“The simple concept is that when you eat, you absorb sugar and amino acids and fats and so on, so if you exercise shortly afterward, your muscles — and in this particular case — your bones will have regularly available circulating nutrients,” Borer explains. “But if you do the reverse, exercising before eating, then you have to mobilize stored fuels, and that is a different ball game — the fuels are not readily available. What’s interesting about bone is that it responds to loading only very briefly, then it goes into a refractory period for about six to eight hours, where you can exercise yourself until you’re blue in the face, but nothing happens regarding bone’s sensitivity to loading.”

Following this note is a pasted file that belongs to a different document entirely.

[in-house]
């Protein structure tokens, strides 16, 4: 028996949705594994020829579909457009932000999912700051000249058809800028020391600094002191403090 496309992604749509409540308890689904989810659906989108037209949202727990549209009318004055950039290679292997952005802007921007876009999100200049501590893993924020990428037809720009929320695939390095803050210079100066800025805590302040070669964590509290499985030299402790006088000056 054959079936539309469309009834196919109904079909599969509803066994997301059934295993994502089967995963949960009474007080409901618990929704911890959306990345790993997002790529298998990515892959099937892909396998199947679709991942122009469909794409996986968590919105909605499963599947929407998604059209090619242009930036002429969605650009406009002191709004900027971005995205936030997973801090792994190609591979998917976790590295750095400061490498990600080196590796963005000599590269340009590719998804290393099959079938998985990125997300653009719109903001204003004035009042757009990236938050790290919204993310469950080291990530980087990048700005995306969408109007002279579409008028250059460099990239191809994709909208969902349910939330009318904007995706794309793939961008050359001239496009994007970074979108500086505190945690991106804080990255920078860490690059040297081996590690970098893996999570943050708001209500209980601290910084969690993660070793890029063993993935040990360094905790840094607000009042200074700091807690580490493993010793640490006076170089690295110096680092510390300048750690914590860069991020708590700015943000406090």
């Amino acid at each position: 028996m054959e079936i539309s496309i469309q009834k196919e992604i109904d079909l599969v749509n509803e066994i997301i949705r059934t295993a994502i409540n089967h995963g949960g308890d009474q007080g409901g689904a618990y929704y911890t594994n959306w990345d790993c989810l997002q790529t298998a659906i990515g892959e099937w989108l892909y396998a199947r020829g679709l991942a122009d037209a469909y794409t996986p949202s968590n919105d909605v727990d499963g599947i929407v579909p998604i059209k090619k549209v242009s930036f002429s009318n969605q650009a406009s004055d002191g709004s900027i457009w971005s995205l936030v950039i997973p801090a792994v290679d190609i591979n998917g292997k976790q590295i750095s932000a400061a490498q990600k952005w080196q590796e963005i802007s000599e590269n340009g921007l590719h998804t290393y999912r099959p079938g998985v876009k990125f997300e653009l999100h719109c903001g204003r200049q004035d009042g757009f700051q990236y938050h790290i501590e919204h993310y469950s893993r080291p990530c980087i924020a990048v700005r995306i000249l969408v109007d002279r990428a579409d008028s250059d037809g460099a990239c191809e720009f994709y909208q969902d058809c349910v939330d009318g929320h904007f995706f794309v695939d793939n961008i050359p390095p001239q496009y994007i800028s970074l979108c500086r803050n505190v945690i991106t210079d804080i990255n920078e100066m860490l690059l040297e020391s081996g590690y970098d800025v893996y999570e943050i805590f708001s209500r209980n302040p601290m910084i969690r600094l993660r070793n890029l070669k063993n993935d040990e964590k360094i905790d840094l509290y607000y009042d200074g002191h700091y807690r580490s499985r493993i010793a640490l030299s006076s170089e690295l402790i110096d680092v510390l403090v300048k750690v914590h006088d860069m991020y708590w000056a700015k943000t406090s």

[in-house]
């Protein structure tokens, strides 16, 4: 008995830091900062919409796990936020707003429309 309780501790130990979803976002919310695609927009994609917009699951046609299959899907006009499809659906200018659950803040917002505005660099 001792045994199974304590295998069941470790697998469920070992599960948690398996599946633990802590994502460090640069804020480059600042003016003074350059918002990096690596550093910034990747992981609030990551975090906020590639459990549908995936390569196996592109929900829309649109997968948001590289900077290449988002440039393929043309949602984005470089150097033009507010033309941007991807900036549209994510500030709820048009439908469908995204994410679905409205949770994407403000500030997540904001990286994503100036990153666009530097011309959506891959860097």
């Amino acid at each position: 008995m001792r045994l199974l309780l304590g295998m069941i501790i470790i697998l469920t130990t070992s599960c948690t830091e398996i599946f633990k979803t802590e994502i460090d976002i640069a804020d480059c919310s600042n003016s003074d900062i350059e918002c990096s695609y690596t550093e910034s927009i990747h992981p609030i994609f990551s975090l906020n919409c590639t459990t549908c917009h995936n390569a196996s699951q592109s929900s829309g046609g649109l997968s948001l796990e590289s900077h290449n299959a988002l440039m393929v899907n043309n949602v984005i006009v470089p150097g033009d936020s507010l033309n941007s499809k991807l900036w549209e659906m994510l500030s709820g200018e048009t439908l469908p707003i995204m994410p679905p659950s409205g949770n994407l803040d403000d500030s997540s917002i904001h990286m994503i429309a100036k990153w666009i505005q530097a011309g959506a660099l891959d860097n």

Turning On Bone Growth
Her findings with the cohort of postmenopausal women with diabetes offer a lot of hope. “In my study, the women exercising within an hour of eating had the best outcome, which is an increase in the marker of bone formation, but if they exercised on an empty stomach, it didn’t do anything — it was the same as if they were sedentary,” Borer says. “And these were diabetic women, with multiple bone quality issues.”
Although how diabetes impairs bone quality is not completely understood, it is hypothesized that the free radicals and inflammation associated with diabetes impair bone formation in some way. Another is that due to insulin resistance in diabetes, insulin cannot move sugar into muscles and possibly into bones as efficiently as in healthy people. In the absence of nutrients, the bone deteriorates.